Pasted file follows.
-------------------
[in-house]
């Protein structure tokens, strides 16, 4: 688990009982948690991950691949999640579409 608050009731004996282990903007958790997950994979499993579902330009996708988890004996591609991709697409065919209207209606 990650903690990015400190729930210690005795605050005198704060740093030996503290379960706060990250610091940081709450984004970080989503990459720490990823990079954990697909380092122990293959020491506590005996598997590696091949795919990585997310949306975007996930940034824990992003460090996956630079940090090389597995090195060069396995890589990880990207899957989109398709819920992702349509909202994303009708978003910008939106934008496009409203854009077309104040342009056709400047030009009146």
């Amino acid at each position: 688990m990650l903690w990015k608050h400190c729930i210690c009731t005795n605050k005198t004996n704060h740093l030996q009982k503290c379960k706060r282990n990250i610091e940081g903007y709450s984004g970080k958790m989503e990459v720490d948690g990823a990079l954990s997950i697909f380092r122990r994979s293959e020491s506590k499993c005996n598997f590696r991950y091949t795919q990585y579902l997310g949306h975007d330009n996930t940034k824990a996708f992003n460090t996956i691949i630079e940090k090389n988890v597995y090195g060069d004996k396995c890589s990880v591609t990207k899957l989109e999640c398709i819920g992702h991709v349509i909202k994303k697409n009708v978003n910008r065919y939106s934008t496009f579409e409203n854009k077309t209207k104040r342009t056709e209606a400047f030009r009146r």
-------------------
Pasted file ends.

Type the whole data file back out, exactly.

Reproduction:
[in-house]
């Protein structure tokens, strides 16, 4: 688990009982948690991950691949999640579409 608050009731004996282990903007958790997950994979499993579902330009996708988890004996591609991709697409065919209207209606 990650903690990015400190729930210690005795605050005198704060740093030996503290379960706060990250610091940081709450984004970080989503990459720490990823990079954990697909380092122990293959020491506590005996598997590696091949795919990585997310949306975007996930940034824990992003460090996956630079940090090389597995090195060069396995890589990880990207899957989109398709819920992702349509909202994303009708978003910008939106934008496009409203854009077309104040342009056709400047030009009146």
């Amino acid at each position: 688990m990650l903690w990015k608050h400190c729930i210690c009731t005795n605050k005198t004996n704060h740093l030996q009982k503290c379960k706060r282990n990250i610091e940081g903007y709450s984004g970080k958790m989503e990459v720490d948690g990823a990079l954990s997950i697909f380092r122990r994979s293959e020491s506590k499993c005996n598997f590696r991950y091949t795919q990585y579902l997310g949306h975007d330009n996930t940034k824990a996708f992003n460090t996956i691949i630079e940090k090389n988890v597995y090195g060069d004996k396995c890589s990880v591609t990207k899957l989109e999640c398709i819920g992702h991709v349509i909202k994303k697409n009708v978003n910008r065919y939106s934008t496009f579409e409203n854009k077309t209207k104040r342009t056709e209606a400047f030009r009146r």